Next, Raymond P. Whalen of Arlington Heights attacked me for reporting political comments from Palatine native and controversial rocker Ted Nugent and then "associating" Nugent with presidential contender Mitt Romney. He wrote, "This is a typical liberal trick."

Whalen also wrote, "Mr. Gire writes movie reviews, which qualifies him as a political pundit."

Dear Mr. Whalen: Forbes magazine voted Roger Ebert as the most powerful pundit in America. He's a movie critic. So I suppose there is some logic to your quantum leap from motion picture punning to political punditry. But I can't take any of the credit here.

Check our Nugent story and you'll see that my "From Suburbs to Showbiz" partner Jamie Sotonoff wrote it.

Thanks for thinking of me, however.

Love & hate & movies
Dann: Loved "Dark Shadows." Hated "The Avengers." -- Fred Spitzzeri, Naperville

Dear Fred: Maybe I should consider a career switch to political punditry.

Holy grail! It's Monty!
A remastered digital print of the hilarious comedy "Monty Python and the Holy Grail" will be shown Friday, May 25, at midnight at the Tivoli Theatre, 5021 Highland Ave., Downers Grove. Tickets go for a cheap $5. Not only will the 1975 film be shown with the theater's 4k digital projection system (super sharp), as a bonus, the Tivoli will also show Terry Gilliam's "Lost Animations," which I believe has never been shown in Chicagoland. Go to classiccinema.com and pull down Tivoli on the theater menu.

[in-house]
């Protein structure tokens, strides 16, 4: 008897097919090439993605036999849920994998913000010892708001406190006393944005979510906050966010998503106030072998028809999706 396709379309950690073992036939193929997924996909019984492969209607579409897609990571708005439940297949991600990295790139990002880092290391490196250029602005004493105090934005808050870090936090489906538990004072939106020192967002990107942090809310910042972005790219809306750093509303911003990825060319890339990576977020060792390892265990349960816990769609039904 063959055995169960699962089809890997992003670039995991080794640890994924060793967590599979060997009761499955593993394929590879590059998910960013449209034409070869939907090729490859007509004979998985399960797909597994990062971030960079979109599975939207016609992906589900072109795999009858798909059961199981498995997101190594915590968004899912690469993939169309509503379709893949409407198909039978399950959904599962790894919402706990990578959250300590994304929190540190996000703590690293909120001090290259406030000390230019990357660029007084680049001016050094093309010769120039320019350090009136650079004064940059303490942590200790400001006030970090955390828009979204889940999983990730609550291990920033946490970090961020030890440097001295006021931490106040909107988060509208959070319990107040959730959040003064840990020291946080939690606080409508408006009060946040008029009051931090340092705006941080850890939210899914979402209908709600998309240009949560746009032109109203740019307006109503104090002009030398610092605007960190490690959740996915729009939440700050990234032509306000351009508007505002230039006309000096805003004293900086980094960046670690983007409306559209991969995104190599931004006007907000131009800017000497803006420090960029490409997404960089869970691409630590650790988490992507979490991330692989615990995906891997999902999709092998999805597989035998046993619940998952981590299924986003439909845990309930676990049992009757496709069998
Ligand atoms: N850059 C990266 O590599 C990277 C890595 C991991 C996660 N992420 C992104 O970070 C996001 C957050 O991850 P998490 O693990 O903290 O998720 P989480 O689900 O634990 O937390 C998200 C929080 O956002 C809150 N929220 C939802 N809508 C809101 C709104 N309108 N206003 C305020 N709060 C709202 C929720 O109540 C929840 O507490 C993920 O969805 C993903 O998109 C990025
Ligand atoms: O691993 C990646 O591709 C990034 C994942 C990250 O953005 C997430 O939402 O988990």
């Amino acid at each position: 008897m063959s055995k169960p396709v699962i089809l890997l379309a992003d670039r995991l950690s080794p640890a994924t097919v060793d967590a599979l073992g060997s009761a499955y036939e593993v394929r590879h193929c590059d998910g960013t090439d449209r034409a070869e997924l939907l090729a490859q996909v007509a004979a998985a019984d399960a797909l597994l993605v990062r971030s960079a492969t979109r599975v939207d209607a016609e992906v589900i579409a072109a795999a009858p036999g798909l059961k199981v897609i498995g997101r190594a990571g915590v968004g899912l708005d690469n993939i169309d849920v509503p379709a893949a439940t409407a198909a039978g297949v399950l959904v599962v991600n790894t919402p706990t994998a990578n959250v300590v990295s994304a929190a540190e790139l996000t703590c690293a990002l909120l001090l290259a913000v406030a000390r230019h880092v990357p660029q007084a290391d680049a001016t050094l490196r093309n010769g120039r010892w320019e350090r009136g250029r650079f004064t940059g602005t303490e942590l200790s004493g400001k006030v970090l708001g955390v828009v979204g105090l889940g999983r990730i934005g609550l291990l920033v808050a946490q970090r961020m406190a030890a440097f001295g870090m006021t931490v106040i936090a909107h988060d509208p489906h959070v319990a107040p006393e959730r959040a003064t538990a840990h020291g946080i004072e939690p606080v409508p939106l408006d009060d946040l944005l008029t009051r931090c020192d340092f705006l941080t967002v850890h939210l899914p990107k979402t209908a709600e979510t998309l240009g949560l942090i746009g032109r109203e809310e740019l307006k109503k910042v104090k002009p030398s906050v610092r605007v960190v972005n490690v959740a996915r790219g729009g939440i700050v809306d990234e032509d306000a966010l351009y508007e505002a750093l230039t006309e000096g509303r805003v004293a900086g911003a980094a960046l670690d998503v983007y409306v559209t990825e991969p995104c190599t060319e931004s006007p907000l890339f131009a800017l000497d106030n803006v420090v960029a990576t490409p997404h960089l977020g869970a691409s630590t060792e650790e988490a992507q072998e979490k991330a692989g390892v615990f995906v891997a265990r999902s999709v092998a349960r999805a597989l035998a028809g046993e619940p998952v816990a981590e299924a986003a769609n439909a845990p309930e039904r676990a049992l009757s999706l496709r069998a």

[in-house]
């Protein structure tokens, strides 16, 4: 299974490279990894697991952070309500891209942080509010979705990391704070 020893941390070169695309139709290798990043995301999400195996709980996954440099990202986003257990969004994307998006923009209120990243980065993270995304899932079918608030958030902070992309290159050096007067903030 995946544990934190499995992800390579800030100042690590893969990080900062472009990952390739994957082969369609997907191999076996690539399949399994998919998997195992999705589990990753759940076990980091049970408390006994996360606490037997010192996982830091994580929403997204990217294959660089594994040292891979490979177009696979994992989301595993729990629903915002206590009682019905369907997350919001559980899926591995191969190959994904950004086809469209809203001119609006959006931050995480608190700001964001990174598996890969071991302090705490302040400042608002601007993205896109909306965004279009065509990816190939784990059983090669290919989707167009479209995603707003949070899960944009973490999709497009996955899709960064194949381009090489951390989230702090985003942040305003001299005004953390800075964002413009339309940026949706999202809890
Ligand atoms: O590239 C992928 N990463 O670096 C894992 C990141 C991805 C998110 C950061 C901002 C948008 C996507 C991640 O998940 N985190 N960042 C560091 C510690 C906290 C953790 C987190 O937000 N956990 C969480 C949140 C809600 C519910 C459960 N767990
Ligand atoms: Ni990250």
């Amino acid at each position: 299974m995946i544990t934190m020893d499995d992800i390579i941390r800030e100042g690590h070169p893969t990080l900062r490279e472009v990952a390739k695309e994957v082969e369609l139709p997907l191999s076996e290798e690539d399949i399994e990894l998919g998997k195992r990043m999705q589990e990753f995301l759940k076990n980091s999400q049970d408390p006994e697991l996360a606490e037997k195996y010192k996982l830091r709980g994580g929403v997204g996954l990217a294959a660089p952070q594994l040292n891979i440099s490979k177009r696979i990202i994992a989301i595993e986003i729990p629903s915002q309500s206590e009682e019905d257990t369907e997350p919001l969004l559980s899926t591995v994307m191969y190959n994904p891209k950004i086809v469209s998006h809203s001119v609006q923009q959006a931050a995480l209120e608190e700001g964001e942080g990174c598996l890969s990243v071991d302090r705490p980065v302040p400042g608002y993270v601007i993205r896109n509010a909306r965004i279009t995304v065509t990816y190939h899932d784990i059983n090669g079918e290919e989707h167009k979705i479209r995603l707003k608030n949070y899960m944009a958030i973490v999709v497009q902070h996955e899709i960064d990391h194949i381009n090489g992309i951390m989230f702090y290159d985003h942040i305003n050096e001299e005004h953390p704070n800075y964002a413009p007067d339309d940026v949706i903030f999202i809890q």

Critic's notebook:
• An animated 2-D movie that I really wanted to see in 3-D: "The Pirates! Band of Misfits."

• "Piranha 3DD," sequel to 2010's smart and playful thriller "Piranha 3-D," will not be screened for critics before its June 1 release. Should this really be called "Piranha 3FF"?

• In New York last week, I ran into the late Josephine Baker's son, Jean-Claude Baker, at his 42nd Street restaurant, appropriately called Chez Josephine. I asked Jean-Claude how close he was to his mother, the culture-crashing, cutting-edge black dancer played by Lynn Whitfield in 1990s bold drama "The Josephine Baker Story."

"Close," Jean-Claude told me, "as close as you can be to a diva."

• In New York, I also finally got to see Julie Taymor's critically bashed, injury-prone, litigation-spawning box office hit musical "Spider-Man: Turn Off the Dark."

Here's one musical you want to see from the balcony. Most of the amazing action takes place in the air above the main floor.

Eleven actors and stuntmen play Spider-Man (which I wish hadn't been revealed during the show) and they are the reasons to see "Turn Off the Dark," not the forgettable lyrics, inconsistent direction, functional dialogue and the ridiculous aerial coupling of Peter Parker with the magical goddess Arachne.

Meanwhile, Tony-nominated actor Andrew Garfield ("Death of a Salesman") hits the silver screen as Parker in the anxiously awaited comic book reboot "The Amazing Spider-Man," opening July 3.

• The horror film "The Chernobyl Diaries" wasn't screened in time for newspaper deadlines this week. But efilmcritic.com writer (and Elk Grove Village resident) Erik Childress notes that this didn't stop Warner Bros. from digging up quotes from Dread Central's Steve Barton, who called the movie, "Nail-biting to the bone chills." What?

• The 19th Annual Chicago Underground Film Festival runs Thursday, May 31, through Thursday, June 7 at the Gene Siskel Film Center, 164 N. State St., Chicago. Go to cuff.org.

• Daily Herald Film Critic Dann Gire's column runs Fridays in Time out!